I have a final supplementary question for the minister. Firstly, if I could confirm that those questions will be taken on notice. Secondly, can the minister advise the Senate whether the Adani group, which has indeed said that they need up to 5,000 workers for the expansion of their Queensland mining project, has applied or indicated an intent to apply for approval of an enterprise migration agreement? If so, is it currently on a positive pathway for approval?
I certainly do not have that information with me but I would like to say once again that this government has a very responsible approach to the way in which we manage our Migration Act. I know of the changes that we made in protecting the provisions of the 457 class visa holders. Again, reflecting on past experience with the former coalition government, there were several instances where there was no regard as to the working conditions of 457 class visa holders in Australia.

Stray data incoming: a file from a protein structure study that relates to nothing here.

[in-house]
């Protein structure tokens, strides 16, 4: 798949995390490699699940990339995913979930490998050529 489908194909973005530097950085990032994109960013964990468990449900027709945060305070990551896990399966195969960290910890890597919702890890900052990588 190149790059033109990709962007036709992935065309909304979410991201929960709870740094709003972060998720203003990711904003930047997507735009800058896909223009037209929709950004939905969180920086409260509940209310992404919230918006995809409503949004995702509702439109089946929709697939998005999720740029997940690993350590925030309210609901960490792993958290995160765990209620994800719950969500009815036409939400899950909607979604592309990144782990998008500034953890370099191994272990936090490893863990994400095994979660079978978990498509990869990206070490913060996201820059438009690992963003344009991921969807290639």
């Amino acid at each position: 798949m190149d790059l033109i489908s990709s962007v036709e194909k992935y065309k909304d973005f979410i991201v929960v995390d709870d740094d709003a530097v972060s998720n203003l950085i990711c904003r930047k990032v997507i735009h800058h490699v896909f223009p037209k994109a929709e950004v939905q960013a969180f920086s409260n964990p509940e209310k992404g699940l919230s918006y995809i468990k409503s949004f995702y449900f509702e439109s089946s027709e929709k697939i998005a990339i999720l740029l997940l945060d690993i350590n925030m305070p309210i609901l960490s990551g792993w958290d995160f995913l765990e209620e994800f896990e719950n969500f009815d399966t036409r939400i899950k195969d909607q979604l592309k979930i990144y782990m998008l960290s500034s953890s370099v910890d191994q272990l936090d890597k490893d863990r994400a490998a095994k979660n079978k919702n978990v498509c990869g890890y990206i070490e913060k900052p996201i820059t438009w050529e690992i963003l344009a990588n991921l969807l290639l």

Thank you, Mr President. As I was saying, under the former government these provisions in relation to 457 class visa holders and other visa holders were in urgent need of attention. That was done when the Labor government came to office. Of particular importance is, of course, not allowing 457 class visa holders or temporary skilled migrant workers to undercut local wages and conditions. This is an important principle of our labour market, it is one we uphold proudly and one on which we were happy to step in and ensure when we came to office. (Time expired)